**CSE/AMS 547 Discrete Mathematics**

Welcome to CSE/AMS 547 Discrete Mathematics! Here is the
information about course organization and logistics.

**Lecture
Time:** MW 4-5:20pm

**Lecture
Place:** Computer Teaching Lab, CS Building

**Instructor:** Jing
Chen

**Office
Hour:** Wednesday 2:30-3:30pm or by appointment

**Textbooks:** Concrete Mathematics, by Graham, Knuth, and Patashnik, Second Edition; and The
Probabilistic Method, by Alon and Spencer, Third Edition.

**Class
Contents:** We¡¯ll cover most of the CM book, and then we¡¯ll cover the first
2-4 chapters of the PM book.

**Grades
(details given below):** 5-6 homeworks, 20
points in total; 3 in-class exams, 20 points each; 1 course project, 15 points;
participation, 5 points. In total: 100 points. Plus 10 bonus points you can
work to earn.

**Course
website:** We¡¯ll use Blackboard
for announcements and sharing documents.

**Sign-up
and Background Questionnaire:** Please fill the Sign-Up and
Background Questionnaire (available at Blackboard) and return to me by the end
of the first class.

**Academic
Honesty:** I take academic honesty very seriously. Infractions have serious
consequences. Please study the Academic Honesty Review (available at
Blackboard) and submit your answers to the problems on Feb. 2 in class.

**Homeworks****:** Homeworks will be bi-weekly or tri-weekly. They must be
typed in LaTeX and submitted as a print-out. LaTeX template will be provided. Note: the CM book has
solutions to all exercises in the book, but they are not complete and you are
required to submit a **detailed**
solution for each problem. All problems carry the same weight towards the final
grade. Depending on how many (that is, non-zero or zero) TA/graders we¡¯ll have,
the problems may be graded carefully or in a glance-through fashion.

You can discuss the problems with other students taking this
class, and actually you are encouraged to do so. But I suggest you not discuss
a problem with others until you have made serious effort trying to solve it by
yourself.

You **must** write
up and submit your solution individually, and you **must** acknowledge for each problem with whom you have
discussed. If more than one student submits substantially the same writeup for a particular problem, or if there is some other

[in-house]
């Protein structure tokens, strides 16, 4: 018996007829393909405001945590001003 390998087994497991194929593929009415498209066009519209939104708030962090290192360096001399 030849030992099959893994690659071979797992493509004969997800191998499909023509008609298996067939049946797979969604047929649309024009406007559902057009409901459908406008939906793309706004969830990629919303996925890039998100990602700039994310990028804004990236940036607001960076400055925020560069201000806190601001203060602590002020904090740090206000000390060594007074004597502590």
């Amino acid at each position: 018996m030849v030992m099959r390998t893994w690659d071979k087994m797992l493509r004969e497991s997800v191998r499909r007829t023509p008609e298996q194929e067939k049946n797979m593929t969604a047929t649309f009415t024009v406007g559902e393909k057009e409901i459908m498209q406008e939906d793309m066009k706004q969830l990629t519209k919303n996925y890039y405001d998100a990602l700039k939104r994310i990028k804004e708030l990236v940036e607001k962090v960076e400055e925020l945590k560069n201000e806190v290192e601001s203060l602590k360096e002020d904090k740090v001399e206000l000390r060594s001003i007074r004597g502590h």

evidence that the writeup you submit is not your own
work, I will regard this as evidence that you are trying to get a higher grade
without actually doing the required work and may choose either to make a
corresponding deduction from your homework score or (in egregious cases) to
pursue the matter as a case of academic dishonesty.

**Note!** If you really don¡¯t
know how to solve a problem after making serious effort, write ¡°I honestly
don¡¯t know how to solve this problem¡± and you¡¯ll get 25% of it. While if you
¡°make up¡± a solution by putting together random sentences, you may get lower
than that. Indeed, to realize that you don¡¯t understand something is an
important step towards understanding it.

**Exams:** They¡¯ll
be in-class and close-book. Roughly speaking, exam 1 will be after 8 lectures,
exam 2 after 16 lectures, and exam 3 after 23 lectures. The actually time may
change depending on the pace of the course, and will be announced later.

**Course
Project:** You¡¯ll form groups, no more than 3 students per group. Each group
will choose 1 **research problems** listed
in the CM book¡¯s exercises and survey the progress made in the literature on
it. The choice of the problem needs to be approved by me. Each group will
submit a **project report**, defining
the problem, providing the literature, explaining the state of the art and the
main techniques used in related works. In the last two class meetings of the
semester, each group will also do a **presentation**
to the whole class. (So the 28 class meetings will be divided into 3 parts: 23
lectures, 3 exams, and 2 for project presentations.)

**Participation:** I
encourage you to answer questions and to ask questions in class, as I believe
that interaction is an efficient way of learning.

**Bonus
points:** For homework problems that are not from the CM book or do not
have a complete solution there, and for exam problems, I¡¯ll need students to
prepare **detailed** solutions to be
distributed to the class. You can claim the 10 bonus points by preparing
solutions for problems that I agree for you to do.

**Students
with Disabilities****: **"If you
have a physical, psychological, medical or learning disability that may impact
on your ability to carry out assigned course work, I would urge that you
contact the staff in the Disability Support
Services office (DSS), ECC Building (behind SAC), 632-6748/TDD. DSS
will review your concerns and determine, with you, what accommodations are
necessary and appropriate. All information and documentation of disability is
confidential."

Students
who require assistance during emergency evacuation are encouraged to discuss
their needs with their professors and Disability Support Services. For
procedures and information go to this web site and
search Fire Safety and Evacuation and Disabilities.

**Critical Incident
Management:** Stony
Brook University expects students to respect the rights, privileges, and
property of other people. Faculty are required to report to the Office of
Judicial Affairs any disruptive behavior that interrupts their ability to
teach, compromises the safety of the learning environment, or inhibits
students' ability to learn.